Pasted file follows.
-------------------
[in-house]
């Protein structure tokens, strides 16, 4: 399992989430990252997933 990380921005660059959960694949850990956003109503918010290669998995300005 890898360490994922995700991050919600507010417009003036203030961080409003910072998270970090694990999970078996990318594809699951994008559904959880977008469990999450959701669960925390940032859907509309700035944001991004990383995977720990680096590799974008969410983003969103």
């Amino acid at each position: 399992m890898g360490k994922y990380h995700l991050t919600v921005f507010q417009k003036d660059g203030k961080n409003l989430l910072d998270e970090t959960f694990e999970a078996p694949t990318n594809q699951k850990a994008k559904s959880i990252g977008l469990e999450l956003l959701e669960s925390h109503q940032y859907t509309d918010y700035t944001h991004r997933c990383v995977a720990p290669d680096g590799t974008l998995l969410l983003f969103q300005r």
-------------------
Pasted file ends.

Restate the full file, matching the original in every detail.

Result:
[in-house]
């Protein structure tokens, strides 16, 4: 399992989430990252997933 990380921005660059959960694949850990956003109503918010290669998995300005 890898360490994922995700991050919600507010417009003036203030961080409003910072998270970090694990999970078996990318594809699951994008559904959880977008469990999450959701669960925390940032859907509309700035944001991004990383995977720990680096590799974008969410983003969103």
């Amino acid at each position: 399992m890898g360490k994922y990380h995700l991050t919600v921005f507010q417009k003036d660059g203030k961080n409003l989430l910072d998270e970090t959960f694990e999970a078996p694949t990318n594809q699951k850990a994008k559904s959880i990252g977008l469990e999450l956003l959701e669960s925390h109503q940032y859907t509309d918010y700035t944001h991004r997933c990383v995977a720990p290669d680096g590799t974008l998995l969410l983003f969103q300005r």